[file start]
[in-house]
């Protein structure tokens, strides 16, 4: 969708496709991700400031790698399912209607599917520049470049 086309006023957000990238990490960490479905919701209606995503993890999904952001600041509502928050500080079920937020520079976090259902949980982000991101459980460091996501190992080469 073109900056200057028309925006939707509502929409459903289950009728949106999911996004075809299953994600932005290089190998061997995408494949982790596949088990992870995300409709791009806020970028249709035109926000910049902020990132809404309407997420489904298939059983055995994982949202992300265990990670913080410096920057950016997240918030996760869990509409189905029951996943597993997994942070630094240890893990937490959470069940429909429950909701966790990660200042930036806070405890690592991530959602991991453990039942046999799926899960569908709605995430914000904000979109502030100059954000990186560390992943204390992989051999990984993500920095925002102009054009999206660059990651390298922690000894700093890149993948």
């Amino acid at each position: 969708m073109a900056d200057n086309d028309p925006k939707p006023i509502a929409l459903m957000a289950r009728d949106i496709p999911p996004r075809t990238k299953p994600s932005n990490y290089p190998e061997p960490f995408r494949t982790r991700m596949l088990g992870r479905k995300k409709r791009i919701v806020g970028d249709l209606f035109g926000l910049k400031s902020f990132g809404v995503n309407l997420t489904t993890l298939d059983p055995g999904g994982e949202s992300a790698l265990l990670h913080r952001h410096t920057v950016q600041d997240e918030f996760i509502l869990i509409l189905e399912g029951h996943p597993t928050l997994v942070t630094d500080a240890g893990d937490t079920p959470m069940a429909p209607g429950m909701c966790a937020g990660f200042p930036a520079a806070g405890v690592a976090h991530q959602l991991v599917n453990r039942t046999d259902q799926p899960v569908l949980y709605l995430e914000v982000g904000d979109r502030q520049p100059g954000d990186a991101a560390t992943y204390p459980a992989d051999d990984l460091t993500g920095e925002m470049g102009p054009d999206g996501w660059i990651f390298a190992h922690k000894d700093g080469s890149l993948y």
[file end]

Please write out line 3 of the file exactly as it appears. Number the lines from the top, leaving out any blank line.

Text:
């Amino acid at each position: 969708m073109a900056d200057n086309d028309p925006k939707p006023i509502a929409l459903m957000a289950r009728d949106i496709p999911p996004r075809t990238k299953p994600s932005n990490y290089p190998e061997p960490f995408r494949t982790r991700m596949l088990g992870r479905k995300k409709r791009i919701v806020g970028d249709l209606f035109g926000l910049k400031s902020f990132g809404v995503n309407l997420t489904t993890l298939d059983p055995g999904g994982e949202s992300a790698l265990l990670h913080r952001h410096t920057v950016q600041d997240e918030f996760i509502l869990i509409l189905e399912g029951h996943p597993t928050l997994v942070t630094d500080a240890g893990d937490t079920p959470m069940a429909p209607g429950m909701c966790a937020g990660f200042p930036a520079a806070g405890v690592a976090h991530q959602l991991v599917n453990r039942t046999d259902q799926p899960v569908l949980y709605l995430e914000v982000g904000d979109r502030q520049p100059g954000d990186a991101a560390t992943y204390p459980a992989d051999d990984l460091t993500g920095e925002m470049g102009p054009d999206g996501w660059i990651f390298a190992h922690k000894d700093g080469s890149l993948y």